Kay Cornelius, Panorama Organic’s general manager, agrees that the two companies are a good fit. “Panorama Organic is proud to partner with a retailer like Erewhon that’s committed to bringing healthy, high-quality products to Los Angeles consumers, shoppers who value what we stand for—nutritious organic, grass-fed beef raised regeneratively to preserve critical wildlife habitat, restore the soil and water, and promote biodiversity.”

She adds, “We’re excited to grow with Erewhon as they expand in Southern California.”

Erewhon has locations in Beverly Hills, Calabasas, Los Angeles, Pacific Palisades, Santa Monica, Silver Lake, Studio City, and Venice, with new stores planned in Culver City and Pasadena.

Classic pot roast

Classic Pot Roast

There’s nothing better on a chilly Sunday afternoon than the scent of pot roast cooking in the oven. This one is simple and hearty and perfect for two people.

Serves 2

  • 1/4 cup all purpose flour
  • 1 teaspoon salt
  • 1 teaspoon freshly ground black pepper
  • 1 1/2 pounds chuck roast
  • 1 tablespoon olive oil
  • 1 medium yellow onion, chopped
  • 2 cloves garlic, peeled and minced
  • 3 cups beef stock
  • 3/4 cup dry red wine
  • 1 pound fingerling potatoes
  • 2 large carrots, cut into 2-inch pieces
  • 1 stalk celery, cut into 1-inch pieces
  • 1/2 cup frozen peas
  • 1 tablespoon fresh chopped parsley, for garnish

Preheat oven to 325°F.  

Place flour, salt and pepper on a large plate or shallow platter and mix with a fork until incorporated. Pat chuck roast dry with a paper towel, then coat with flour mixture on all sides. Set aside and allow to dry slightly.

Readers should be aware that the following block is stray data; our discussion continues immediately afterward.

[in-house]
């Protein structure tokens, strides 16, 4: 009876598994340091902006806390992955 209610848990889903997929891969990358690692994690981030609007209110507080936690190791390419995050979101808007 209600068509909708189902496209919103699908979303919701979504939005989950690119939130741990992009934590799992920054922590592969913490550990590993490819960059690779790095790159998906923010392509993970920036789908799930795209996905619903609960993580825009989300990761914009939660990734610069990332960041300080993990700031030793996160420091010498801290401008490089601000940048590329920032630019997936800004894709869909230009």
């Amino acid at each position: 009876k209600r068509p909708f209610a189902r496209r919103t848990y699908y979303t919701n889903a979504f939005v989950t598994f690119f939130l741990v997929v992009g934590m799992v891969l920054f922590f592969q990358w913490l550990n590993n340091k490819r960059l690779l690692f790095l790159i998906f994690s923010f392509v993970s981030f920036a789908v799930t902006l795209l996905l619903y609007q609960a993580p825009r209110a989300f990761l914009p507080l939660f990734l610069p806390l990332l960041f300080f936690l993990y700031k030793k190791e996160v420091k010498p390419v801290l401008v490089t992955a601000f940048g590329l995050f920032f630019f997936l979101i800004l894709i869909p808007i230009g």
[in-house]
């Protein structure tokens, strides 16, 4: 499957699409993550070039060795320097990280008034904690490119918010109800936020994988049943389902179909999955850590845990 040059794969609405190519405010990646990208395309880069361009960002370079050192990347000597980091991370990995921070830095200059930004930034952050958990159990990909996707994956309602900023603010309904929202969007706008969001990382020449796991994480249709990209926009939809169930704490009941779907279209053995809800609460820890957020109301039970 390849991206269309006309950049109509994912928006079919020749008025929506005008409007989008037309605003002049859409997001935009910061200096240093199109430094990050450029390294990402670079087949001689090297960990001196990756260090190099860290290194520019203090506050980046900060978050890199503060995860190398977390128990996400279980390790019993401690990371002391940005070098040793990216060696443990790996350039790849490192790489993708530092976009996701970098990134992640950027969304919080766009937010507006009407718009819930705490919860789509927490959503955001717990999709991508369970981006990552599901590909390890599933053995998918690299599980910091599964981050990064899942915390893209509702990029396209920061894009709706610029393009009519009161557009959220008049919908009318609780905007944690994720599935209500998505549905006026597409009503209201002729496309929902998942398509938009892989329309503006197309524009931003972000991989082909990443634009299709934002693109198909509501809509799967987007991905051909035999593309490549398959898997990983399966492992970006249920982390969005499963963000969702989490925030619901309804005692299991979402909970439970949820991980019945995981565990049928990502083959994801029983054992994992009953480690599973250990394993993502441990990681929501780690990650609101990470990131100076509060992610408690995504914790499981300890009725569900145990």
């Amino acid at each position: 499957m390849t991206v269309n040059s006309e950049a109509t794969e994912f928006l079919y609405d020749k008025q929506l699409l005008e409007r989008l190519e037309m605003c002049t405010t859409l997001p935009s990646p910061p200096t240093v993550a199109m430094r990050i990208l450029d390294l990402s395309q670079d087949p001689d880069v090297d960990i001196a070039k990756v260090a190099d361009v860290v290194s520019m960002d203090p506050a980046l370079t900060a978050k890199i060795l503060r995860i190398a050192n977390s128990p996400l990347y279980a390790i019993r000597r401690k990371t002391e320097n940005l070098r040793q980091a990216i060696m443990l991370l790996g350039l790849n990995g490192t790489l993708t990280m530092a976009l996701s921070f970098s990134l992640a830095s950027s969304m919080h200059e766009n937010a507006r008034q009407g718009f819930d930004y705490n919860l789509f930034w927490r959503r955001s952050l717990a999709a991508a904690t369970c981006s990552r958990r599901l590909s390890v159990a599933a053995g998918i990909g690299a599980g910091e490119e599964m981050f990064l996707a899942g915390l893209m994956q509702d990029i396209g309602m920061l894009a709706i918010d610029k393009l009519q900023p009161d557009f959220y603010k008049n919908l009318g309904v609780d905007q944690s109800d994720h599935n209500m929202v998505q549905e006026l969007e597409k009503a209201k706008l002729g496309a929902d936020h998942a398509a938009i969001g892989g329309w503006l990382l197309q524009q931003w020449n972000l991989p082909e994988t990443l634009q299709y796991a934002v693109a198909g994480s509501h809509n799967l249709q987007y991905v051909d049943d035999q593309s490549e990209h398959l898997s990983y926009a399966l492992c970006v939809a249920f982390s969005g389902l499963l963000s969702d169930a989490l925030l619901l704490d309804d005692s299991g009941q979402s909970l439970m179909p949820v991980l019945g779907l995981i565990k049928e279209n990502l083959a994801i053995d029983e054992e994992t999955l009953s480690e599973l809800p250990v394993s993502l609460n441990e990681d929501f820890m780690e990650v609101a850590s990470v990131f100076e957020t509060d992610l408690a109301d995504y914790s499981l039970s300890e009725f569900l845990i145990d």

Heat oil in a small Dutch oven or large, oven-safe saute pan (with tight-fitting lid) over medium-high heat. Sear the roast until brown on all sides (about 4-5 minutes per side). Transfer roast to a plate.  
In the same pan, sauté onions until transparent, then add garlic and cook 1 minute longer. Add the stock and red wine to deglaze the pan, scraping up any browned pieces as you go.  

Transfer roast back to the pot. Add the potatoes, carrots and celery. There should be enough liquid in the pot to cover the meat and vegetables about half way. Add a little more stock, if needed. Bring the liquid to a simmer, then cover the pan with a tight-fitting lid and place in oven for 1 ½-2 hours, until tender. Remove pot from oven and uncover. Add frozen peas to the pot and replace the lid, allowing to sit for 3-4 minutes until peas are cooked. 

Transfer roast and vegetables to a platter, garnish with parsley. Serve with rice or polenta. 

8 Tips For Making Your Holidays Hassle-free (In The Kitchen, At Least)

We’re heading into what, for many, is the most intensely social time of the year. Parties, dinners, decorating, baking—it can all be a little overwhelming. But when it comes to hosting holiday dinners and parties, staying organized and doing some pre-planning can make your entertaining easier and more enjoyable for everyone, especially you. Then you can relax and appreciate all the rest of the festivities, too.